• Peter Bateman
    81
    In the current edition of Safeguard magazine Craig Marriott suggests every H&S team needs a coherent strategy.

    In your experience, which is harder: finding the time to think strategically amid the day-to-day rush, or convincing others that your strategy is worth pursuing?

    You can respond in public here on the Forum, or privately here via a Survey Monkey form.

    An edited selection of responses will be published in the Nov/Dec edition, but with no names attached. One randomly selected person will receive a prize, namely a copy of the recently revised and reissued edition of Andrea Needham's classic book on workplace bullying.
  • Michael Wilson
    43
    Having recently undertaken this the hardest part was deciding which things you will push out for a year or two. Health & Safety people are problem solvers and hate postponing actions.
  • Lee Keighley
    12
    I believe both are difficult. Convincing senior management that a health strategy is worth pursuing is my major issue at present. I've introduced a idea about men's health as Movember is fast approaching and thought this would be a good opportunity to promote a health strategy. Why was a major question closely followed by where to start.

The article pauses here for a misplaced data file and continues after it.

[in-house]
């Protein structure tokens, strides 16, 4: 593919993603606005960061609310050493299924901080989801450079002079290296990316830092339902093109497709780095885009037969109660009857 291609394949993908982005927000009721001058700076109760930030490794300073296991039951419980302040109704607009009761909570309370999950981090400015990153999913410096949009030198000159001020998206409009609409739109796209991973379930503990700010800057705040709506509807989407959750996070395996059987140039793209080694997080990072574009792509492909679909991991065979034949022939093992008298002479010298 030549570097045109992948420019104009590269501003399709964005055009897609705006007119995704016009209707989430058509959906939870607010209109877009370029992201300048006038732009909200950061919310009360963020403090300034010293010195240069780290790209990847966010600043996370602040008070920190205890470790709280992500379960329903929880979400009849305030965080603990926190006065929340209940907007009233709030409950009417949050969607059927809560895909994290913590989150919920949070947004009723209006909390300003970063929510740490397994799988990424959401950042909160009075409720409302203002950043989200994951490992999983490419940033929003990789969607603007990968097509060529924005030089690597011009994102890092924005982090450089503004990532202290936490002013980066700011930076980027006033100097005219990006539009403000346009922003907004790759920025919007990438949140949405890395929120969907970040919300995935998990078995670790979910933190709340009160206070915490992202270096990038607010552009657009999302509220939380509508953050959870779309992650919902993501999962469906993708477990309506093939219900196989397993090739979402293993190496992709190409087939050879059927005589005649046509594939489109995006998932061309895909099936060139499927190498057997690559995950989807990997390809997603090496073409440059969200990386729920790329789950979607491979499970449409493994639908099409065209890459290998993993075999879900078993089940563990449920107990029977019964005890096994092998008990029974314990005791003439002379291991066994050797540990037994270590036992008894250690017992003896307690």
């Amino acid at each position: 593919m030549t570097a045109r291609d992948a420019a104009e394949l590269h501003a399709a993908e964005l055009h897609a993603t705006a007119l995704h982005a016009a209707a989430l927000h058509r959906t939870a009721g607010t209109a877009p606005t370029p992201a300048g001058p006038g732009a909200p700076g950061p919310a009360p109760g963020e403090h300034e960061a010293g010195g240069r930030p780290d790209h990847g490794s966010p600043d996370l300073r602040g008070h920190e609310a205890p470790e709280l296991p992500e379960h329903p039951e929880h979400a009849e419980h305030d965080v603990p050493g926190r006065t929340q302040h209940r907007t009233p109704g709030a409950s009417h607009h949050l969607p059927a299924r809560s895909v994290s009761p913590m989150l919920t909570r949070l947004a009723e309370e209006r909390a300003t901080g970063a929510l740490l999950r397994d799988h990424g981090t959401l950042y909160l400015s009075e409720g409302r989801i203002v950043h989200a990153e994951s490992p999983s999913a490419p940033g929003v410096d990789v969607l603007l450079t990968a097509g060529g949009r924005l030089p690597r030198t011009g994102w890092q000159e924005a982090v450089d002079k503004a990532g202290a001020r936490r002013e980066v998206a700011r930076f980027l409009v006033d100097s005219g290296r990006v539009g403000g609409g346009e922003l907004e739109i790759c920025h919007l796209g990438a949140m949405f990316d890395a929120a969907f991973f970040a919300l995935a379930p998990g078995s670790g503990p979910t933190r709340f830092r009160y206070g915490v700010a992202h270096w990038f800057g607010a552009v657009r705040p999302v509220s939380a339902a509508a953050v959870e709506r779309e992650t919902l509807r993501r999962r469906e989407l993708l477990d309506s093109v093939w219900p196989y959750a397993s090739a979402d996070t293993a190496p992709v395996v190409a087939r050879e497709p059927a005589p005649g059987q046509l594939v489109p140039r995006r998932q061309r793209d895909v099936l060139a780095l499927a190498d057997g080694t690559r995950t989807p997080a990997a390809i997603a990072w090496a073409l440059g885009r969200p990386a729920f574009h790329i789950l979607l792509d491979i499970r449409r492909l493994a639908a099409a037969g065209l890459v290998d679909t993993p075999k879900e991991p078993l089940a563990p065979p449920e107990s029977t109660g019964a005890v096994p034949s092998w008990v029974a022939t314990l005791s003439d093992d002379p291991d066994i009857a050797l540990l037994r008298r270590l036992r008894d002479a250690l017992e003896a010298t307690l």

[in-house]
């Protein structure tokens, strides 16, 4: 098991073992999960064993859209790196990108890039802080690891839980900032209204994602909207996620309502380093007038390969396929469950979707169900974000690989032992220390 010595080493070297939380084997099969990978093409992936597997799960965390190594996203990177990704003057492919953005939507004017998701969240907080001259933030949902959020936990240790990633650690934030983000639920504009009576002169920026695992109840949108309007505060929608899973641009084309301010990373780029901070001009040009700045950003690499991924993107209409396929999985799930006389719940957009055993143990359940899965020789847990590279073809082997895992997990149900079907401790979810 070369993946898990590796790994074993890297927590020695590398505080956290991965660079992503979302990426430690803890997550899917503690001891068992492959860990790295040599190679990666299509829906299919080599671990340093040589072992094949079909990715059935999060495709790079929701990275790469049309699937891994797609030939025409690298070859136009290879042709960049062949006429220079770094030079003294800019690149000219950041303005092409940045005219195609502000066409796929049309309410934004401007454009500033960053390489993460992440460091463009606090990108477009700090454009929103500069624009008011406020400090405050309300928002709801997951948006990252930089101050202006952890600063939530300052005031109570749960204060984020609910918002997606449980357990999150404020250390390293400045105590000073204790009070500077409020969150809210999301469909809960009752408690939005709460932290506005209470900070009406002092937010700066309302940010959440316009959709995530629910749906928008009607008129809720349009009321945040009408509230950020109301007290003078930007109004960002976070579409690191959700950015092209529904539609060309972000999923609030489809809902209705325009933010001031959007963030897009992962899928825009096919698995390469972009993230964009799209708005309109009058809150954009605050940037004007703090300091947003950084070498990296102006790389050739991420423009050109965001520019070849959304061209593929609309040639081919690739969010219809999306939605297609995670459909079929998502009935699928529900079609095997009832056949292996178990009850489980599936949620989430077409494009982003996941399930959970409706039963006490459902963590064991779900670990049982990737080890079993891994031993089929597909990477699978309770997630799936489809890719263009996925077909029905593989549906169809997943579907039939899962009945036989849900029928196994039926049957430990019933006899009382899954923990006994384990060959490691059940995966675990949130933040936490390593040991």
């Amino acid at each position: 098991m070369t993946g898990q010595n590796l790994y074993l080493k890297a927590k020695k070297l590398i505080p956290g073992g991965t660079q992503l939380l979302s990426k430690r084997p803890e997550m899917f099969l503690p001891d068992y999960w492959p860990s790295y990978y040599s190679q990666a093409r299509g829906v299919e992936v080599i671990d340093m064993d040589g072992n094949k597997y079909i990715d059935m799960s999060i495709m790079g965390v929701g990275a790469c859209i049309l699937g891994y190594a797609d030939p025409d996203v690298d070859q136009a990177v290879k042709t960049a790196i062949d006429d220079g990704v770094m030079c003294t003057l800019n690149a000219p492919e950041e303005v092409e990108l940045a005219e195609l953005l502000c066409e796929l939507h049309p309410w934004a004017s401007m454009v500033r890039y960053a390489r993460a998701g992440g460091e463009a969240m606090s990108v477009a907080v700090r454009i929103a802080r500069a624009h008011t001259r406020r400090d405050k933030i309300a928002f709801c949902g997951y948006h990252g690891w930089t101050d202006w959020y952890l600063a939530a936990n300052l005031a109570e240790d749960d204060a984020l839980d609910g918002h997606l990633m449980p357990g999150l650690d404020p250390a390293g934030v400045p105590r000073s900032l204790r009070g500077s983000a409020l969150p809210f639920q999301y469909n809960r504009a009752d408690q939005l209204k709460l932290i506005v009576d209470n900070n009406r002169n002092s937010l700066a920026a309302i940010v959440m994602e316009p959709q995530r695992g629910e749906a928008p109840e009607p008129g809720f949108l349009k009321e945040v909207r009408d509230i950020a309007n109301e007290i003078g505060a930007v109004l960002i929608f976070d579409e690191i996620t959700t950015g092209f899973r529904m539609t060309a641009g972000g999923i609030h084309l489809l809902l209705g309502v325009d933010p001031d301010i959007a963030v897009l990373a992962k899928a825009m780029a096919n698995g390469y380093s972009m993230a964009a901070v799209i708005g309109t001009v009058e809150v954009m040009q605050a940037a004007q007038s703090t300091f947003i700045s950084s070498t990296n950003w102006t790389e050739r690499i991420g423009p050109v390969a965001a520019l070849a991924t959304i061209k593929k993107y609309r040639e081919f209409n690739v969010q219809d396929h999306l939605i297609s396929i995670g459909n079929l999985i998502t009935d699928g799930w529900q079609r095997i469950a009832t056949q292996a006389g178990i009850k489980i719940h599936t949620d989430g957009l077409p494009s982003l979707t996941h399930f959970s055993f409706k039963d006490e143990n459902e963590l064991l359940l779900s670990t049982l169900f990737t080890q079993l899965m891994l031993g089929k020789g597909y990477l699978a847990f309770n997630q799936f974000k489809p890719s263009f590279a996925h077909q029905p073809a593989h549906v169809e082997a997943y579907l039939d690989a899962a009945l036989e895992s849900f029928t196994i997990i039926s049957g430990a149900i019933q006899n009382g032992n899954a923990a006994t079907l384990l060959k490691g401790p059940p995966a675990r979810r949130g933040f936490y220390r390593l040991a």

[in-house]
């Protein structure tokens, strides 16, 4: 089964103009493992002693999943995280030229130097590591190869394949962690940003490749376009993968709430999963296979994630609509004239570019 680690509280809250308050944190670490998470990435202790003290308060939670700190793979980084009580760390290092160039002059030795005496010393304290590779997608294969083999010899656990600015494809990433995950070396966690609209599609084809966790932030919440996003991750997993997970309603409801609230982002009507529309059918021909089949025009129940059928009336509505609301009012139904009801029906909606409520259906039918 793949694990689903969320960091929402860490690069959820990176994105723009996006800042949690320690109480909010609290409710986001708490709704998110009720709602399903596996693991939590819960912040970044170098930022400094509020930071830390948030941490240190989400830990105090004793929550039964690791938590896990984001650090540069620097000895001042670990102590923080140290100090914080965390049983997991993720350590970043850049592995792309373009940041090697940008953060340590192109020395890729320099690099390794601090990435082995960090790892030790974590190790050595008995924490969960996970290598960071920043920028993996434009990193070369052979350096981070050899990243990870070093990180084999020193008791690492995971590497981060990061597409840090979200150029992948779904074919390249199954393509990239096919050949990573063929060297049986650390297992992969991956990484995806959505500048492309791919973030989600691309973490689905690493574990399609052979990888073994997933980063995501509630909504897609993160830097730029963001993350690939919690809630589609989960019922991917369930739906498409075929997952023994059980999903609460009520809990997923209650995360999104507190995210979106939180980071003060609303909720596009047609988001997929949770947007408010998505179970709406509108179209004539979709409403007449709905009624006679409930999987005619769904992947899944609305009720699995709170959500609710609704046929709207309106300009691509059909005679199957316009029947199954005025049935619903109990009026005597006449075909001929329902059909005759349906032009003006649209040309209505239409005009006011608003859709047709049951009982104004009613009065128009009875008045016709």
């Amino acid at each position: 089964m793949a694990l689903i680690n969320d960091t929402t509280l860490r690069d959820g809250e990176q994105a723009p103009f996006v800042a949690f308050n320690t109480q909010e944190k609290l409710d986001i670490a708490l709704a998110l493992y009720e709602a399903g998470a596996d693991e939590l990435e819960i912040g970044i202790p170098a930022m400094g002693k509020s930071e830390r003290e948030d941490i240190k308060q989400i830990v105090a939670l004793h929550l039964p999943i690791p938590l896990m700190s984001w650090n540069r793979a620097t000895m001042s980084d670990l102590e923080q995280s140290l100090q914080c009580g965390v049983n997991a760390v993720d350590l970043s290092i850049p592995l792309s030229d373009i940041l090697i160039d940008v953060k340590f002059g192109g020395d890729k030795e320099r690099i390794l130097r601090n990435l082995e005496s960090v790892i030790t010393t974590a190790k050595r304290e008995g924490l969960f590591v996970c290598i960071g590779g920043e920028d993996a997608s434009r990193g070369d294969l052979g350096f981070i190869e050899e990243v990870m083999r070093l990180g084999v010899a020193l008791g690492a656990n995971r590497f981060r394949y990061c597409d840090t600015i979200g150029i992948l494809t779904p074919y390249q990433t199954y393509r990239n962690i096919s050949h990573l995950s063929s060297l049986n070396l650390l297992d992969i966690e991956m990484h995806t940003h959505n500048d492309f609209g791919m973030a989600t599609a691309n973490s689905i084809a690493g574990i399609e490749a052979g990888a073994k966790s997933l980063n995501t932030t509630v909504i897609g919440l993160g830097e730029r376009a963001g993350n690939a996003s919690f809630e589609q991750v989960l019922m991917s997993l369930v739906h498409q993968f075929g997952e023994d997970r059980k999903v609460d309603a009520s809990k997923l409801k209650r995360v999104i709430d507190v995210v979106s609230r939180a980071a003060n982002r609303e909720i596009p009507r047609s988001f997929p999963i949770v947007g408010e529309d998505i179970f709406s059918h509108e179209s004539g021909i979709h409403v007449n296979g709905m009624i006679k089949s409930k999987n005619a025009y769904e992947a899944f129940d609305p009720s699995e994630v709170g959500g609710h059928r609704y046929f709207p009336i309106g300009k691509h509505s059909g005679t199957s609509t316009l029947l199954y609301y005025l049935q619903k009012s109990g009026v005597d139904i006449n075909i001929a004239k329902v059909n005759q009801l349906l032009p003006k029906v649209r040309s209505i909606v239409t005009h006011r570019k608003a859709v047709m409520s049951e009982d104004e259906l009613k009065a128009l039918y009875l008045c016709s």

• Matt Sadgrove
    17
    I think finding the time to think strategically is essential and part of a solution to get out of the reactionary cycle. A strategy is absolutely part of your WHY and needs to be a separate focus before the business folds it in as just park of what work is. It is hard but the juice is worth the squeeze!
  • Rob McAulay
    16
    I agree with the opinions expressed so far and would add that if H&S is not be left as an "add on" we need to have a H&S Strategy that looks at how H&S contributes to the wider goals of the organization, from this strategy a number of strategic H&S objectives can be developed and these in turn will inform the H&S Goals required for the annual H&S Plan which becomes the work plan of the H&S "Team".
    I believe the strategy has to be longer term, 3-5 years, to enable goals to be set and achieved.
    It is not easy but makes reporting and identification of gaps a lot simpler and everyone knows where you are going, however the strategy must be agreed and signed at Board and Exec Leadership level to enable it to become part of the overall business strategy.
  • Sheri Greenwell
    89
    From the management perspective, various analysis tools can be very useful for making a business case, which is the approach most board members would be most receptive to.